You, initially, proudly announced that you "buy and sell" therefore the onus of responsibility lies within the realms of "purchaser / vendor" territory. If I paid money for something that turned out to be not fit for purpose I would return it to from whence it came.

    To that end, you are not required to ask anyone at "goodwill industries" second-hand store for the code, you are expected to point out to them that the goods you purchased, SIMPLY DON'T WORK, and you expect your money back. I would have thought that would have been your first port-of-call, but you never said so in your original post, so I just suggested it as an alternative.

    Now the helpful information:-

    As far as my technical background / experience has led me to believe I fear you have rather a difficult problem. There are those who would advise the removal of the CMOS battery, in the hope that the BIOS will revert to factory settings and negate any password settings. Problem: you first of all have to find the battery! Chances are it is soldered onto the motherboard, therefore removal is difficult if not damaging to the unit you are trying to rescue.

    Secondly, the EPROM that contains the password, in some cases (my laptop included), is not affected by the removal of power from the battery, thereby retaining its password while you lose all the bespoke settings.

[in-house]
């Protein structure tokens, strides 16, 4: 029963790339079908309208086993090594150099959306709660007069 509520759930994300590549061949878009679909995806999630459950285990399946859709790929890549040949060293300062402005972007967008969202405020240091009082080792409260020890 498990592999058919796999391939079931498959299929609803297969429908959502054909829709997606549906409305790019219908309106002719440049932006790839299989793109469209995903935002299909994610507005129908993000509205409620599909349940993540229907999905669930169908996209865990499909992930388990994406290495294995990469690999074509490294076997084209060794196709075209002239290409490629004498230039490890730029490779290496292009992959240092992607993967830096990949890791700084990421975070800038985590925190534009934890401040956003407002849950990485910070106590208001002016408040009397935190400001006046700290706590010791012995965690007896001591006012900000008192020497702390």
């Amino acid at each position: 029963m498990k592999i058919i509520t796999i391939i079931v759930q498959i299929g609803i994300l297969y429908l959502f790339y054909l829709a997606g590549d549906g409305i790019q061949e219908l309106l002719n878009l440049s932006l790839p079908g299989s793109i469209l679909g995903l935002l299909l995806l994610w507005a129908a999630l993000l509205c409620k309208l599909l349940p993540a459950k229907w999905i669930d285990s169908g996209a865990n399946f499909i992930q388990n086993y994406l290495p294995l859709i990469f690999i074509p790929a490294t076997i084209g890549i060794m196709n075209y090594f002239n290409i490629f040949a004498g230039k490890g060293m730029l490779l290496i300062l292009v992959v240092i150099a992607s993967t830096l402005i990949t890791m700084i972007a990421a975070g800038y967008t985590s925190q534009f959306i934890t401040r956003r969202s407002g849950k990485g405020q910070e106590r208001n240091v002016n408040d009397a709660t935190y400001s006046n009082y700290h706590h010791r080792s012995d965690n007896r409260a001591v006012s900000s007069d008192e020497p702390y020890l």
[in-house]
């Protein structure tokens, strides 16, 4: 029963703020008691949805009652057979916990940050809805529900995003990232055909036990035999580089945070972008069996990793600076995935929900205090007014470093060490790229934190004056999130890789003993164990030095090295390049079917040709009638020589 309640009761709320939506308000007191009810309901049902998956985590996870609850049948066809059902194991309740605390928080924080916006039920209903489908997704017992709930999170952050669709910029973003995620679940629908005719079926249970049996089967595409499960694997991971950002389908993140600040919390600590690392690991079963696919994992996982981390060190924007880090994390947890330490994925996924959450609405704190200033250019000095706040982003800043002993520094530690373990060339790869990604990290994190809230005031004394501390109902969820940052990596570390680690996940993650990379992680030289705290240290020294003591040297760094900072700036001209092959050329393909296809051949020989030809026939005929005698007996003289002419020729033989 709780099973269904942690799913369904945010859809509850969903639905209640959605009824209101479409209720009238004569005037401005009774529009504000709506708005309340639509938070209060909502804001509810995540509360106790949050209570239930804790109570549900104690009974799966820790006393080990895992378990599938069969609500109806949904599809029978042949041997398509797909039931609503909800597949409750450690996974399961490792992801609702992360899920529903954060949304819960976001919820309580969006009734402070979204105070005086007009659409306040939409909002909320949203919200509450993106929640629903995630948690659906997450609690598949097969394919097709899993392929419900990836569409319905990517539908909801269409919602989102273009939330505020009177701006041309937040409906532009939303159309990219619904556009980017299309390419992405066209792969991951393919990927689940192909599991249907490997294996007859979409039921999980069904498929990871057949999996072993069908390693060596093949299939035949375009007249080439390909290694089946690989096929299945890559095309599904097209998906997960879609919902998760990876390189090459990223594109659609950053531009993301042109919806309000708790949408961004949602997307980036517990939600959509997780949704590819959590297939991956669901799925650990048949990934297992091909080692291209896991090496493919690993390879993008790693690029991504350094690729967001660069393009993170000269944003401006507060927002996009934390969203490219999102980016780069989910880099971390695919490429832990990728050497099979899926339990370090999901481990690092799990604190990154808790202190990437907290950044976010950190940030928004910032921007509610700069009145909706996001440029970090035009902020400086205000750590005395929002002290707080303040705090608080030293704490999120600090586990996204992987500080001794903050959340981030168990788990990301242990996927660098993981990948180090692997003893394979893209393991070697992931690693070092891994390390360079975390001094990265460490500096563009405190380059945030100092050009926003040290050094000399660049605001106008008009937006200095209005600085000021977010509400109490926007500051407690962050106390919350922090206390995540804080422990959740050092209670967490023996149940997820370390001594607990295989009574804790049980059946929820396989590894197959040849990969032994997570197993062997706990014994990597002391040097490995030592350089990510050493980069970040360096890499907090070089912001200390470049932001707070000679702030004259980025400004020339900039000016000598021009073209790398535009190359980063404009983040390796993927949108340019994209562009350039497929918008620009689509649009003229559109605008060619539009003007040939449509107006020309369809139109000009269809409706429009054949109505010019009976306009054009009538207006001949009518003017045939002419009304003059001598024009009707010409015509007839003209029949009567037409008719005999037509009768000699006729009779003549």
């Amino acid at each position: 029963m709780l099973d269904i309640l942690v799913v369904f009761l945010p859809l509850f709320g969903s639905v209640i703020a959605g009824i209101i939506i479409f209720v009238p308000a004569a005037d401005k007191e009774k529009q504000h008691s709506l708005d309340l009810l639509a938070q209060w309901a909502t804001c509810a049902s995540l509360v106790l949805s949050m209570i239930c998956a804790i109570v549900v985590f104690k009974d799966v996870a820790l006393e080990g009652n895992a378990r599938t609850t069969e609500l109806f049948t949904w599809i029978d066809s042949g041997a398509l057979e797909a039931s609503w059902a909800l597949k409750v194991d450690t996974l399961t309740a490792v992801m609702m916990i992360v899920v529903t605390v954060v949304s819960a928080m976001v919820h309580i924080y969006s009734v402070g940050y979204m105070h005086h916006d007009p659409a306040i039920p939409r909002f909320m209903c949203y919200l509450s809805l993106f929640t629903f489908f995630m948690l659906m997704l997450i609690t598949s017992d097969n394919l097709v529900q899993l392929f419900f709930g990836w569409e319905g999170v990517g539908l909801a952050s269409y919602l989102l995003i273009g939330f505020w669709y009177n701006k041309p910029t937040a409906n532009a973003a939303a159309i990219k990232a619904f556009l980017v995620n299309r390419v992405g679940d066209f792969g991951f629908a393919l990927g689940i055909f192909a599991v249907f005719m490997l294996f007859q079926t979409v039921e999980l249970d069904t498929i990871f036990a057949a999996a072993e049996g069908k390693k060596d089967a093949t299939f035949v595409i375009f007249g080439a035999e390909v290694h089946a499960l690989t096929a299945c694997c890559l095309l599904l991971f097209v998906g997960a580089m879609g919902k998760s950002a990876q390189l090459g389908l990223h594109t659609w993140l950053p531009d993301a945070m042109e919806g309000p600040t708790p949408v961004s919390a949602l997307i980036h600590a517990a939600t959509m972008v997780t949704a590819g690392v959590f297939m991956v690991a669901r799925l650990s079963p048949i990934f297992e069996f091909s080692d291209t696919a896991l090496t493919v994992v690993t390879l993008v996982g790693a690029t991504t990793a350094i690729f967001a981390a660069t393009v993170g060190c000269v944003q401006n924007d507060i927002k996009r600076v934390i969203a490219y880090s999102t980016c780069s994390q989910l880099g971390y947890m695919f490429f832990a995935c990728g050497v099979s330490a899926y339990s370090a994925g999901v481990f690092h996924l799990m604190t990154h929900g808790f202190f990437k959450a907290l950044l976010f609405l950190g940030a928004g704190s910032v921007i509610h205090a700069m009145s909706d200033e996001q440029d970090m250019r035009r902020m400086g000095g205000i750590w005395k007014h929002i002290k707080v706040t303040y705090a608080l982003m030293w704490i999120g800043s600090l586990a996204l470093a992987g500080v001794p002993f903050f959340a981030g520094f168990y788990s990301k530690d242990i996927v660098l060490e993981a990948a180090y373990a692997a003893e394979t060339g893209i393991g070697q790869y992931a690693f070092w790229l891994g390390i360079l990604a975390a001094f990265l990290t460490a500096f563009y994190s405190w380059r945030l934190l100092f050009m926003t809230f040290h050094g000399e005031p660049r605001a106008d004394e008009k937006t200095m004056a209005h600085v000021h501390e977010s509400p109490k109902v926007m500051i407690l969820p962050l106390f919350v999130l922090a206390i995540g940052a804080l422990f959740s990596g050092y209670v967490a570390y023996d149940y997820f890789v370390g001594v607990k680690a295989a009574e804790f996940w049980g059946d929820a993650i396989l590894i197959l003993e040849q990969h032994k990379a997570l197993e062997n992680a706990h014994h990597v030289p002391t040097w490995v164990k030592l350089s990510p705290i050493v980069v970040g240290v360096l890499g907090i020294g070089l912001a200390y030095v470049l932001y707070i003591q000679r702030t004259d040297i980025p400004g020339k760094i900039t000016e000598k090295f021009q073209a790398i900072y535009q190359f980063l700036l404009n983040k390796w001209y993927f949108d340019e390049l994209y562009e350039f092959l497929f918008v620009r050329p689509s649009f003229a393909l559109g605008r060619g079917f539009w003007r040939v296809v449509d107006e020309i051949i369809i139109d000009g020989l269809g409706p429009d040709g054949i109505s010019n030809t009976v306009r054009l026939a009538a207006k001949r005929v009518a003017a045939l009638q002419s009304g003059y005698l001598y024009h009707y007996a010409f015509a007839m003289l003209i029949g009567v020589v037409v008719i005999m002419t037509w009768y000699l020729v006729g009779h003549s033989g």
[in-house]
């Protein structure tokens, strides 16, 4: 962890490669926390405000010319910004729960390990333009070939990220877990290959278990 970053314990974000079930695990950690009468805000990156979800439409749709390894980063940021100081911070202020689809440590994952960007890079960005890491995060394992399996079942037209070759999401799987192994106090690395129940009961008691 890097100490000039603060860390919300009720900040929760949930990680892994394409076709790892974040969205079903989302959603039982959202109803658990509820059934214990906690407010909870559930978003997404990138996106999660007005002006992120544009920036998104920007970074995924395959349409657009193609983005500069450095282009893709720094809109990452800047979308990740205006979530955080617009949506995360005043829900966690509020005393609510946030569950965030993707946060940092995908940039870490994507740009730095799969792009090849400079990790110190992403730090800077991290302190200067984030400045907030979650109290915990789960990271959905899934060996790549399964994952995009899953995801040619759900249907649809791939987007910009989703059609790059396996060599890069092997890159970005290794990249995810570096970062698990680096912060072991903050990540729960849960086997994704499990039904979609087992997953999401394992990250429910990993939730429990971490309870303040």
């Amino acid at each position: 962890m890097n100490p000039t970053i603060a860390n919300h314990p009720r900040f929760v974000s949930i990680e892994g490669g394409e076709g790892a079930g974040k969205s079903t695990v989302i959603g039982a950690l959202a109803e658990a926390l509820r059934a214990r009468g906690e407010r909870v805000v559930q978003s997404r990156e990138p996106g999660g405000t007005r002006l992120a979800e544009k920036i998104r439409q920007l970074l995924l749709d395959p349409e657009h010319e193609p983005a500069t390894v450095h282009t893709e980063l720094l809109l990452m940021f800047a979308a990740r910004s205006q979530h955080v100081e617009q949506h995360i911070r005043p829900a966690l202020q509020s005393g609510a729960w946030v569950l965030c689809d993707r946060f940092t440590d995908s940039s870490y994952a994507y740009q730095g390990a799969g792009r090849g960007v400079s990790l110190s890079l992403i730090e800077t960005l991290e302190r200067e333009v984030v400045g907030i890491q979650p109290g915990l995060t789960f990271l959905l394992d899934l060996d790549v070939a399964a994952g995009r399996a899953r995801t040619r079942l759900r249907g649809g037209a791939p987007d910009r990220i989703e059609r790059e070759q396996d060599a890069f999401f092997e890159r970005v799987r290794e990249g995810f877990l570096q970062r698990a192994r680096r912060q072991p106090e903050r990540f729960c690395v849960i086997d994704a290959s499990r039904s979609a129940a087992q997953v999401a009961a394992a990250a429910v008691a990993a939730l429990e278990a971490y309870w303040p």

Thirdly, as has been covered in other recent posts, despite claims to the contrary, there is no "software solution" since any software would have to gain access to the operating system before it can become active, and the BIOS password pops up before the operating system loads.

    So, if I were you, I'd get my money back.

    +
    0 Votes
    FordTrucker97

    if you look on the motherboard there might be a jumper that says something like password. if you remove and restart, then turn off and put it back restart again it should remove it..this is true in dells from what i know

    +
    0 Votes
    OldER Mycroft

    Built-in "Steal-ability" - That's clever!?

    +
    0 Votes
    hlobiz

    This can happen when buying a used and untested computer for parts or repair, no dishonesty in that. and really quite common if you're in that line of work.
    that said check out http://quartzsitecomputerrepair.com/dellunlock

    +
    0 Votes
    TheFordman87

    If you look around on the motherboard you should see a jumper probably yellow if its an intel board. You want to read exactly what is says but you should see 1-2 pins normal 2-3 pins bios config no pins recovery. You want to go to config mode. move the jumper over boot computer clear all passwords save and exit. You machine will inform you to shut down move jumper to correct position and reboot. There you go sir.

    I know its been like four years but just incase it happens again. your welcome!